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Today's Creation Moment

Apr
23
After Their Kinds
Genesis 1:12
“And the earth brought forth grass, and herb yielding seed after his kind, and the tree yielding fruit, whose seed was in itself, after his kind: and God saw that it was...
How wonderful! Your dog has just had puppies! But do you now have to sort through the litter and make sure there are no baby giraffes or kangaroos? In God’s account of creation in Genesis 1, we...
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Do You Know How Complex a Single Cell Is?

Psalm 96:3
"Declare His glory among the nations, His wonders among all peoples."

It wasn't until 1839 that cell theory was first described by Theodore Schwann in basically its modern form. By 1858, researcher Rudolf Virchow had learned enough about the cell to conclude that every cell must come from a preexisting cell. But Charles Darwin wasn't paying attention. The very next year he published a book, On the Origin of Species, which theorized that the first cell was formed from non living matter.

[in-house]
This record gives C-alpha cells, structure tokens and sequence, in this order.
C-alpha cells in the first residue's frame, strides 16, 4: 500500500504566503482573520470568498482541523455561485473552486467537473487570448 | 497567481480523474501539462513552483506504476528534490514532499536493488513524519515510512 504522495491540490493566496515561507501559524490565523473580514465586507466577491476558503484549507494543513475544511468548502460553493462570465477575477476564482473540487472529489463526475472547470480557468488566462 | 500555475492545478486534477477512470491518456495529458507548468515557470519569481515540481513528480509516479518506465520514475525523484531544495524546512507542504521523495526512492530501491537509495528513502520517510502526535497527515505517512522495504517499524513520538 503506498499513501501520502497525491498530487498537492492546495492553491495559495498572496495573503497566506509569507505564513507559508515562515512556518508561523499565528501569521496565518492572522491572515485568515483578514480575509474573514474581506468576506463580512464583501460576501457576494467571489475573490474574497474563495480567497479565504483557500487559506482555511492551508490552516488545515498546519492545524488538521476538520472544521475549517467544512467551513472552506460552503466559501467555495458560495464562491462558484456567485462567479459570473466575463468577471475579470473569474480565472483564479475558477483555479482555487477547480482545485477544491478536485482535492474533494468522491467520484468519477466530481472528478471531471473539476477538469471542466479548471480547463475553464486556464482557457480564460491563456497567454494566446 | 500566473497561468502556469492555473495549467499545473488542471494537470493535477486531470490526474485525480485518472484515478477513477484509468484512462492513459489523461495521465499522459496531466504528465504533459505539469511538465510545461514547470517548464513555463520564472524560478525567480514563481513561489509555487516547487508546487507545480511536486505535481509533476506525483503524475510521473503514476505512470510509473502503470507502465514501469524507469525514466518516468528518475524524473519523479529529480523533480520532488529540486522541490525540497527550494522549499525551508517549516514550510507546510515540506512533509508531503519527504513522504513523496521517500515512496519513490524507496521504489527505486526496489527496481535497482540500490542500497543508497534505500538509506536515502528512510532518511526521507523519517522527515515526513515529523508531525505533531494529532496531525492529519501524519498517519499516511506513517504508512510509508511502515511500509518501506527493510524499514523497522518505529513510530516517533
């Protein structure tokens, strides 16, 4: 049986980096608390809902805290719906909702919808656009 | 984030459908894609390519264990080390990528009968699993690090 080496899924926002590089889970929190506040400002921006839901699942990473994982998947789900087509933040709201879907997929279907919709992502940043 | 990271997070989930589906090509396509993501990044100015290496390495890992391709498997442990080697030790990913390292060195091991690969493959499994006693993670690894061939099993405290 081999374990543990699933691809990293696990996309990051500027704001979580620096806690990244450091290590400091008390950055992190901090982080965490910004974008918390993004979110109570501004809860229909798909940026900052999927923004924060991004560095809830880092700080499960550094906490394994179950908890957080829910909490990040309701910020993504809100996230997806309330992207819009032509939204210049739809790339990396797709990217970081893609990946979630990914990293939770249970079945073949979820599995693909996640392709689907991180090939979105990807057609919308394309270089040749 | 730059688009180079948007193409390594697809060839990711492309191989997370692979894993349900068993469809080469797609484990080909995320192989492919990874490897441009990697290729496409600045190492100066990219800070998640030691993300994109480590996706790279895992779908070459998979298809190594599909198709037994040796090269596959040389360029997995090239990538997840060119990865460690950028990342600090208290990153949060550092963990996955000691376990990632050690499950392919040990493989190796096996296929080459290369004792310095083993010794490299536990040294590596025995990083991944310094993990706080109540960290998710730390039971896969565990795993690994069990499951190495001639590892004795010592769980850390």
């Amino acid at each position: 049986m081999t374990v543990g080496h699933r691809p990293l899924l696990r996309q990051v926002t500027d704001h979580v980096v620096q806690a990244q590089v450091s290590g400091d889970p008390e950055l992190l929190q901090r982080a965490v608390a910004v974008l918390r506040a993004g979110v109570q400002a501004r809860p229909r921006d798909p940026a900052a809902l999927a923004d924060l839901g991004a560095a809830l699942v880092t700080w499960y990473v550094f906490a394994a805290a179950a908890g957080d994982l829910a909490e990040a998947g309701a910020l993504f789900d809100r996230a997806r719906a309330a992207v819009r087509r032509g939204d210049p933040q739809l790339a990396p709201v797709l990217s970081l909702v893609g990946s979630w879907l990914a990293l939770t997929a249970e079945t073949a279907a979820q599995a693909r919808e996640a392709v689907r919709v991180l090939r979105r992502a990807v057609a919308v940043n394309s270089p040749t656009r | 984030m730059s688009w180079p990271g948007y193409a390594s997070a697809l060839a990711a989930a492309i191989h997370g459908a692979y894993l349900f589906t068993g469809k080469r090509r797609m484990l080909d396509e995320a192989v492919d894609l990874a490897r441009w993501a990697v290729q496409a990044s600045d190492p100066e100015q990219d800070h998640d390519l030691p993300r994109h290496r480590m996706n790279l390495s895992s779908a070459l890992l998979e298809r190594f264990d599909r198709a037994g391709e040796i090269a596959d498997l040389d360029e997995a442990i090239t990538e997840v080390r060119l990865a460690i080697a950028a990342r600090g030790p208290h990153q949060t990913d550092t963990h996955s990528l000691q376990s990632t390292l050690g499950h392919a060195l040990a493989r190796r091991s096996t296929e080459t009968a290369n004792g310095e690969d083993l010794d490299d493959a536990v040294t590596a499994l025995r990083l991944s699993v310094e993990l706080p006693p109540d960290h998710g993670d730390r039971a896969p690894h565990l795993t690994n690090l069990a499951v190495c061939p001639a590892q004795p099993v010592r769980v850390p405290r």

In Darwin's day, the cell was thought to be just a simple sac filled with jellied carbon. This concept is the origin of the term protoplasm. However, nearly 150 years of cell research has shown us that even protozoan and fungi cells are hugely complex. Today we know that even the simplest of these cells, eukaryotes, have an estimated 100,000 parts. Many thousands of different operations are taking place continuously within each of the cell's many parts, called organelles. Furthermore, the cell cannot live until all these parts are working properly. Even the simple E. coli bacterium has 4,000 genes. If we were able to magnify the DNA of the E. coli to the thickness of a clothesline, it would be five miles long!

There is no such thing as a "simple cell." The fact that a cell cannot live without all these thousands of parts shows that cells were created in their finished form, just as the Bible says. Even bacteria declare the glory of our Creator!

Prayer: 
Lord, I glorify You, for even the simplest cell testifies to Your glory. Amen.
Notes: 
CRSQ, 3/99, p. 228, "The Putative Evolution of the Animal Eukaryote Cell Ultrastructure."